In the wake of House passage of energy and climate legislation, the big question confronting the Senate is whether to act this year — which will no doubt involve much effort and compromise on all sides — or whether to wait.
[IMGCAP(1)]Those who urge delay argue that maybe when the economy gets better — then we can deal with climate (even though limits on CO2 would not begin until 2012 in a better economy). Maybe if we delay, they suggest, the science will show that things aren’t as bad as we thought. (In fact, the science shows quick action is needed or impacts and costs will get much worse.) Maybe if we delay, we will develop a better approach that taxes industry by eliminating free allocations. (Just wait for that tax bill with no loopholes.)
But waiting won’t work this time, because the climate and energy debate is now fundamentally different in three respects.
First, Congress no longer faces the choice of acting on climate change — or having nothing happen. Since the Supreme Court ruling of 2007 that CO2 is a pollutant under the Clean Air Act, the question is whether climate change will be addressed by Congressional action or Environmental Protection Agency regulation. There is widespread agreement that Congressional action is preferable, but President Barack Obama has made it clear that the EPA will regulate emissions on the basis of science if Congress does not act. And the EPA’s existing regulatory authorities are much too blunt to deliver a solution as cost-effective as the proposed cap-and-trade model.
Second, major business interests have embraced specific mandatory legislation this year. The Edison Electric Institute, representing the nation’s major electricity providers, essentially backed the House bill, as have many other major U.S. companies. They know the rest of the world is moving on energy technology innovation — spurred into use by carbon markets — and we can’t be left behind.
Companies also need certainty to make much-delayed investments in long-term energy generation, investments stimulating job creation that is desperately needed during this economic downturn. This new coalition can only support legislation that provides access to the least cost reduction opportunities — which can only be seized through a cap-and-trade approach with international and domestic offsets.
Senators are taking notice of this major new business coalition favoring climate legislation. But unfortunately, most press accounts misread this industry support. Too many reporters took the bait of the far left that decried the House bill as riddled with “giveaways— and “loop-holes— for industry. As Harvard’s Dr. Rob Stavins has pointed out, free allocation of a good portion of allowances to minimize ratepayer impacts and regional differences is a legitimate policy choice — and it is no giveaway or loophole, as the reduction targets still require significant action and investment.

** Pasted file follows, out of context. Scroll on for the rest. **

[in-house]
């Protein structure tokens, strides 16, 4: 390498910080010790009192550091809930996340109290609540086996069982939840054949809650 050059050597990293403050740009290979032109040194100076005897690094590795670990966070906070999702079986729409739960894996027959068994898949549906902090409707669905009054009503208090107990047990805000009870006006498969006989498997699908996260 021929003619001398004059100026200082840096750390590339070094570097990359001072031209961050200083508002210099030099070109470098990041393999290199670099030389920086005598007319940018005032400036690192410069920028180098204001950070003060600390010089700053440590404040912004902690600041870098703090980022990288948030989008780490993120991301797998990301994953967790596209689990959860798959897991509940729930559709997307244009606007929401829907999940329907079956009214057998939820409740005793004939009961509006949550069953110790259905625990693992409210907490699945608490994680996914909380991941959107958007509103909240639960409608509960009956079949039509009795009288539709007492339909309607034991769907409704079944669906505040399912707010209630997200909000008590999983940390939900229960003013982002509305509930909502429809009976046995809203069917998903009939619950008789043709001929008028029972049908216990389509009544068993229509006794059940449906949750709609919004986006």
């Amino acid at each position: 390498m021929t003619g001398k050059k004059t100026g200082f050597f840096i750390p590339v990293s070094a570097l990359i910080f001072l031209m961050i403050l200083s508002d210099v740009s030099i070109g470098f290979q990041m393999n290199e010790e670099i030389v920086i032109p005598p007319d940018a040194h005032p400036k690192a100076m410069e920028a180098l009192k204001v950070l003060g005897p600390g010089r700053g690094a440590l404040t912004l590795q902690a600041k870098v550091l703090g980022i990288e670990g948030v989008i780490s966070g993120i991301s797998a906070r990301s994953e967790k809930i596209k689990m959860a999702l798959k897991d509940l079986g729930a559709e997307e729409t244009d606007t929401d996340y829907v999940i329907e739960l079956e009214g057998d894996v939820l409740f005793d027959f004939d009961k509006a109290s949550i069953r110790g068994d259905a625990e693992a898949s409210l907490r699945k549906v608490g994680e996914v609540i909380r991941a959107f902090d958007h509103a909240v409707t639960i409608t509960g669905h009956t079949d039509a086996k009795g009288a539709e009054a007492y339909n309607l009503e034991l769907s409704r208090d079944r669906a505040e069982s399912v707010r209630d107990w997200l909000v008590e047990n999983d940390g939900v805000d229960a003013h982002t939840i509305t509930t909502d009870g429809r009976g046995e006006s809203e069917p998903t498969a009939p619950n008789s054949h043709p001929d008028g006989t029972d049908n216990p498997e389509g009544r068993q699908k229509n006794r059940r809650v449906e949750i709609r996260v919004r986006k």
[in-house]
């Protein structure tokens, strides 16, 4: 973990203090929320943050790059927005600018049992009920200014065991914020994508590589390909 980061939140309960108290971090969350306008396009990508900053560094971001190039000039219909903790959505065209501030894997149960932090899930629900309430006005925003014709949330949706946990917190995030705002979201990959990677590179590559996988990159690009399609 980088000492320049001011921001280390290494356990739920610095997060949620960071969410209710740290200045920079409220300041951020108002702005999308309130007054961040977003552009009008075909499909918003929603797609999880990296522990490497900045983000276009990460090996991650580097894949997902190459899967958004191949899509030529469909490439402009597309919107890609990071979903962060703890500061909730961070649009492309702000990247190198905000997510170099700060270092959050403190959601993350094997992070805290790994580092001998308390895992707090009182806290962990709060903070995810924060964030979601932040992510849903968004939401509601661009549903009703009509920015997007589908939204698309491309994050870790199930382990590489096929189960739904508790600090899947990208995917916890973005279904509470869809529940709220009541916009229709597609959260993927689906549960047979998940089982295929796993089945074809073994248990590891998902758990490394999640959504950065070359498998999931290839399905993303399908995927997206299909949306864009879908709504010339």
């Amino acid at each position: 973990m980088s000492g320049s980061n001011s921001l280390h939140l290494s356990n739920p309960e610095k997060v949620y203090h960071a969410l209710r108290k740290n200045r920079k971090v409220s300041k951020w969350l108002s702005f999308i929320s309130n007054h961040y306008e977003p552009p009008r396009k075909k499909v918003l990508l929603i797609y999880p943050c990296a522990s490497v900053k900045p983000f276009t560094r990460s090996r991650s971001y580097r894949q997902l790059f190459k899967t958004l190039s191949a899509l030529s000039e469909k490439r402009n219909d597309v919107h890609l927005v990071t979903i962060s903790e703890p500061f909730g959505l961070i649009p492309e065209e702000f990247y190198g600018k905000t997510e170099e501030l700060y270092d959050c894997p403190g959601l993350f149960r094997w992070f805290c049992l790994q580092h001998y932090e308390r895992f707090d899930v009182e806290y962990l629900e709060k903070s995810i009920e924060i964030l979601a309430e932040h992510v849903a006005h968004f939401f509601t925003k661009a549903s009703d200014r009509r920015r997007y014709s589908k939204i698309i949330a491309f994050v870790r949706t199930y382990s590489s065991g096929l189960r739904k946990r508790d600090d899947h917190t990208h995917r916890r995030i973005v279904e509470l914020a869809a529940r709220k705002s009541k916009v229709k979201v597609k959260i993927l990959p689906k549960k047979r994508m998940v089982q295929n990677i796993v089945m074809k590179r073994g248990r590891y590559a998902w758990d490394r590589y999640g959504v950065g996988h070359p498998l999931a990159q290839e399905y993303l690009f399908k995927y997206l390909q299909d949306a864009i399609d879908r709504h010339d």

Third, the science continues to show that there are serious climatic and economic risks if we delay longer. Impacts are already in evidence across the U.S., from stronger hurricanes in the Gulf of Mexico to melting permafrost in Alaska to dying forests in the Rockies among many other impacts. Delay not only exposes our children to higher risks of adverse impacts from climate change — it also saddles them with a much harder, more expensive problem to clean up. Climate change is different from most air pollution issues in that the main problem is not just daily or yearly emissions — it is rather the buildup of concentrations in the atmosphere over time.
Annual emissions add to historic concentrations, which are the culmination of decades and even a century of emissions. This facet of climate science has profound implications for policy: The longer we wait, the more we have to do to correct the problem, and the more expensive the cleanup will be. Delay isn’t free — it just hurts our children more, because they will end up paying the tab.
This year, America faces a historic international opportunity to restore our leadership. The key to gaining developing country commitments in Copenhagen is whether we are willing to demonstrate bold action at home before December.
The Senate has an unprecedented opportunity to lead — not just the nation but the world — in establishing a new era for clean energy growth and addressing climate change. It is up to the Senate now.
Dirk Forrister was chairman of the White House Climate Change Task Force under President Bill Clinton and is now managing director of Natsource, an environmental fund management company.